One year ago, we kicked off a major initiative to solve a regional workforce gap in the Fargo Moorhead West Fargo community (catch up on that HERE). In collaboration with the Economic Development Corporation, Fargo-Moorhead Convention & Visitor’s Bureau, the FM Area Foundation and the United Way of Cass-Clay, along with investors, volunteers and committees, the past year has been dedicated to digging into the recommendations that consultants TIP Strategies provided us.
Individuals were separated into four different groups, each one dedicated to one of the four study pillars: cultivate, attract, build and innovate. Over the past year, these groups have met to not just evaluate the suggested strategies, but come up with more ideas and action items to start implementing them. The result was a 30-page action plan that was unveiled to all at the event on June 30, 2016.
— Career FM (@CareerFM) June 30, 2016
Interestingly, there were a couple strong themes from each committee. These were to have consistent messaging and to develop a central clearinghouse website that would contain all relevant information on the community.
To achieve this, a RFP will be sent out this month, the firm will be selected in August, and we plan to begin work on it in September.
— Kriss Burns (@Krissburns) June 30, 2016
To build more awareness to attract workers, we’ll capitalize on social media and feature short videos that promote the area (such as THIS one) and utilize the EDC’s Social Toaster program, as well as engage with alumni networks and work on welcome kits.
One thing that has already been done from the study was a winter festival, which was hosted by the CVB in January, and we’re proud to see how big of a success the Frostival was.
— United Way Cass-Clay (@UnitedWayFargo) June 30, 2016
The Build group has been focusing on removing barriers in transportation, housing and childcare to make it easier for those in the lower-income ranges to be able to work. The F-M Area Foundation has already made efforts in housing, and is looking at hosting a housing summit for builders, developers and planners to finance more multi- and single-family housing units. They’ve also been able to revive a local homebuyer education program that previously had been cut.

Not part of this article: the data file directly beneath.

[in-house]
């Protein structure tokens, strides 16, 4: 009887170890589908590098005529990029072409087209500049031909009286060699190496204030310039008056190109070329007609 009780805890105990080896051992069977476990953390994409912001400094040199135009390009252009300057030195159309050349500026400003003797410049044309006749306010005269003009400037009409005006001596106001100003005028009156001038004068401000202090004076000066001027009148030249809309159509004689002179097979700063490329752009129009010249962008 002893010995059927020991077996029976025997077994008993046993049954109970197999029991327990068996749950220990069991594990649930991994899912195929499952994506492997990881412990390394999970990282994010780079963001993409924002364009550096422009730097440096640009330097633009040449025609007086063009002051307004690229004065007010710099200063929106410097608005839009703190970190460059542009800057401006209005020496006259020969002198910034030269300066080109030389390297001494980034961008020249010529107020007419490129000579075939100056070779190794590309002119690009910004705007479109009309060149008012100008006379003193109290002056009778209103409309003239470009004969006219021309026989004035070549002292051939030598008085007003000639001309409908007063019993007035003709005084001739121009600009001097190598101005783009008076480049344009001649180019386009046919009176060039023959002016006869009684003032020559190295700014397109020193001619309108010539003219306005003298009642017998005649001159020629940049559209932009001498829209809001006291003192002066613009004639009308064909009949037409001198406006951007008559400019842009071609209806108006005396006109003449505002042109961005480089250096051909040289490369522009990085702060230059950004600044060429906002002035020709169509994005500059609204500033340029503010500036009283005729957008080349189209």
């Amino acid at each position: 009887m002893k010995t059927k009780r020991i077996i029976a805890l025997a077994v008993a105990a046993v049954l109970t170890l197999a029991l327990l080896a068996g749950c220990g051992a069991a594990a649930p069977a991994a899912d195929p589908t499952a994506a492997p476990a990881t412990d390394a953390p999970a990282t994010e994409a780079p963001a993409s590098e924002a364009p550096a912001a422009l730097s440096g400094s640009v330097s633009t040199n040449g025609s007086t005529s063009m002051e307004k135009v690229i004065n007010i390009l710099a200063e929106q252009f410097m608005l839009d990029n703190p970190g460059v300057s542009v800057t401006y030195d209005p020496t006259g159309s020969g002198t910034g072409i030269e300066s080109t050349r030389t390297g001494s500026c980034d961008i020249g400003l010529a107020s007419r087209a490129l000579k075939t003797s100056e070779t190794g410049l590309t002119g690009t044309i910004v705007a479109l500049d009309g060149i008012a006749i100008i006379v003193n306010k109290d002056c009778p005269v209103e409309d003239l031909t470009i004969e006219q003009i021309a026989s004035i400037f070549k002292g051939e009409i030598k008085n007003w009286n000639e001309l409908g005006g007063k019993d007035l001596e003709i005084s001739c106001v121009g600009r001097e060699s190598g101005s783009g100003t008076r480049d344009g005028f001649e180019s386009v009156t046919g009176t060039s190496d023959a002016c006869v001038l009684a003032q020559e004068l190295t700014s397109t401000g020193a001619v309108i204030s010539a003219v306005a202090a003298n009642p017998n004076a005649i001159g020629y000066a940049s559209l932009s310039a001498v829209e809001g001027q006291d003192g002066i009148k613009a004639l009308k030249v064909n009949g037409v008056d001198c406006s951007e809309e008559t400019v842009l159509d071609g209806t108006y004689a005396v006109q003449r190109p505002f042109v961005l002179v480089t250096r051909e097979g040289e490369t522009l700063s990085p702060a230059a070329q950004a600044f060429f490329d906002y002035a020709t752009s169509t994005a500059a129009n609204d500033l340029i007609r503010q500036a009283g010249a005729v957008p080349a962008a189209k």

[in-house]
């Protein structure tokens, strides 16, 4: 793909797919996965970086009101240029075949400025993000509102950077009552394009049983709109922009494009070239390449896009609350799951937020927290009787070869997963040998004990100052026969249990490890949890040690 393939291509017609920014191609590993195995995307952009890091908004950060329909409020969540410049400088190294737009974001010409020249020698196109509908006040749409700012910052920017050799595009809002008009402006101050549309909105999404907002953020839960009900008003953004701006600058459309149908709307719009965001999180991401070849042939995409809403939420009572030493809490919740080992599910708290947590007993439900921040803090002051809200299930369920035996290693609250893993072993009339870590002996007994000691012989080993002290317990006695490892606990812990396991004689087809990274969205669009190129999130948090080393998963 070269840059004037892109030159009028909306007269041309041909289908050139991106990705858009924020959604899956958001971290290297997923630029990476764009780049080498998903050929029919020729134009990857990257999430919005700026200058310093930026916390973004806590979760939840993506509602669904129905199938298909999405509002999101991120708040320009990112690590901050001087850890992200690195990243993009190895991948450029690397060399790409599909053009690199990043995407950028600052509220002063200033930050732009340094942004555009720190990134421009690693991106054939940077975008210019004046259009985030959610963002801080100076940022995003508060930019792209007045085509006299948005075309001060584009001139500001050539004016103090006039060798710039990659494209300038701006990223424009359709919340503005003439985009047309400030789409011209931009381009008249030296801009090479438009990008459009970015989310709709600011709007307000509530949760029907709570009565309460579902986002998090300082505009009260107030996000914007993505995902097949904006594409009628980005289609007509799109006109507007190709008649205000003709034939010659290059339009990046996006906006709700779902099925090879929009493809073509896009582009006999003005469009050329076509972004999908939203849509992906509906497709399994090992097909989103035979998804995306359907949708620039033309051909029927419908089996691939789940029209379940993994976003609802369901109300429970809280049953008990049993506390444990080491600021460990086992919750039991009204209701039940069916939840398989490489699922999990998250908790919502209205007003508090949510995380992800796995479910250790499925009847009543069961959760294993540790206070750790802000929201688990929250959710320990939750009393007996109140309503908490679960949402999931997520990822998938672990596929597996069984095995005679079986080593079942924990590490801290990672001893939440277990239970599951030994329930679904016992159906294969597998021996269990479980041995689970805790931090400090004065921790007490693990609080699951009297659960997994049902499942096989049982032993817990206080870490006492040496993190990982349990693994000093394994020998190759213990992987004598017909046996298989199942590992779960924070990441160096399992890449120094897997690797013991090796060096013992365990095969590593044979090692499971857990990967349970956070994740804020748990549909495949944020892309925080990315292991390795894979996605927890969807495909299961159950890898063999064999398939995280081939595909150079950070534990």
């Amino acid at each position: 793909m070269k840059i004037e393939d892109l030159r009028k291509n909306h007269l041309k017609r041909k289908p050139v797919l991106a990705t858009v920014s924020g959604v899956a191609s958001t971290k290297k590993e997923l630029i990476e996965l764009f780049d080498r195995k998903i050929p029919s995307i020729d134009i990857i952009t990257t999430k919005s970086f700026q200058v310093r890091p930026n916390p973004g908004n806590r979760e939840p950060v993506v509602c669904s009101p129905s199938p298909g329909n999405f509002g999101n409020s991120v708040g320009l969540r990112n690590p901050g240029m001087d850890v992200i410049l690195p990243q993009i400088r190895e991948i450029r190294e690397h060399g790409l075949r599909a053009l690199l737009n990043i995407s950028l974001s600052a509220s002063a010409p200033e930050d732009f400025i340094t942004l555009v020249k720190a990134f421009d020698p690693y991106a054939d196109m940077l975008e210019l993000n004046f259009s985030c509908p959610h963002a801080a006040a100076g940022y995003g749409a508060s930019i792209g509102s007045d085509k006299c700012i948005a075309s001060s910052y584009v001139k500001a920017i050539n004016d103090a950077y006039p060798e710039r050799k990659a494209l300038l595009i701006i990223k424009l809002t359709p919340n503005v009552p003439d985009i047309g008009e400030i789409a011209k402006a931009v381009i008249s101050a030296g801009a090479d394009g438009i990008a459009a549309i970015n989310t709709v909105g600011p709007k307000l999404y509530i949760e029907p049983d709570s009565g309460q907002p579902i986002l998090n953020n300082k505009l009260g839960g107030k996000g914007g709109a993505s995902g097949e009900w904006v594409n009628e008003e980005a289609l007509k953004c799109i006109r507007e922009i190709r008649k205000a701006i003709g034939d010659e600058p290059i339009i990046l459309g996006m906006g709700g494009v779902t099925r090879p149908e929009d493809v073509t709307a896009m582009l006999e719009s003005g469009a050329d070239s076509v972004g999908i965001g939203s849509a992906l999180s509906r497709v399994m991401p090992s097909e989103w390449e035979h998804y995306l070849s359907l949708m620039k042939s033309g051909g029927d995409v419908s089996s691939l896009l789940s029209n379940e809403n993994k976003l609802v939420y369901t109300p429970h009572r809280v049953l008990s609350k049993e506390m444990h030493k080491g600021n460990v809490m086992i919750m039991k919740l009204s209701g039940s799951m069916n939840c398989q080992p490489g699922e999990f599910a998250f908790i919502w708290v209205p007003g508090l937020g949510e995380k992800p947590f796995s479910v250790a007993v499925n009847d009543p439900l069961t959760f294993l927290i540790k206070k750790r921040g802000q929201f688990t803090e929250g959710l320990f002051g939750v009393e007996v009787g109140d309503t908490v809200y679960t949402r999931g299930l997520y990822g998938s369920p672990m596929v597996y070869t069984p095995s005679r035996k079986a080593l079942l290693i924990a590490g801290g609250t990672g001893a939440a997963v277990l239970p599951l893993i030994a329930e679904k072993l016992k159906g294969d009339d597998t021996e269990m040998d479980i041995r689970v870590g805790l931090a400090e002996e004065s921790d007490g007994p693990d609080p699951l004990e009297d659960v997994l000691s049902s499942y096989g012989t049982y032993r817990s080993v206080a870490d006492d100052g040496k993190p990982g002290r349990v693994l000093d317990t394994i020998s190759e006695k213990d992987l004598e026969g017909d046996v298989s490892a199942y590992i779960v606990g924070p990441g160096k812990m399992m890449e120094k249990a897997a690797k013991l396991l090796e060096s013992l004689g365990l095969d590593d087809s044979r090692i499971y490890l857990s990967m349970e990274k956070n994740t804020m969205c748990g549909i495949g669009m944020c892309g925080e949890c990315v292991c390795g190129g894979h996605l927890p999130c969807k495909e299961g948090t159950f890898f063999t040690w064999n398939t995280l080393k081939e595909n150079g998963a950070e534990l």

Next steps for this group will be to lobby state and city planners and kick off a housing collaborative.
Also a part of the Build pillar, the United Way has been pushing for more and better child care in the region. The three tactical ideas they’ve been working most on are employer-supported child care co-ops, scholarships for working families and encouraging conversations with state legislators to increase child care spots.
As far as the Innovate pillar, two areas were identified: a central job listing and information site and a solution forum. For the former, we’re looking at integrating with 1 Million Cups’ already successful live job board; and for the latter, an event in which we’d challenge individuals to come up with ideas to solve specific regional issues over a weekend, provide incentives and pick a winner.
We know that continuing to make and show our progress in these workforce efforts is critical, and we look forward to really getting to work now that our action plan has been identified.
At the update event, John Richman of NDSCS also spoke up on of using area higher education systems to further attract workers to the region. However, the problem he says is with out-of-state tuition that detracts people from coming here, and is encouraging support of a modified tuition model.
If you’d like to get involved in these workforce efforts, please contact any of the five organizations.
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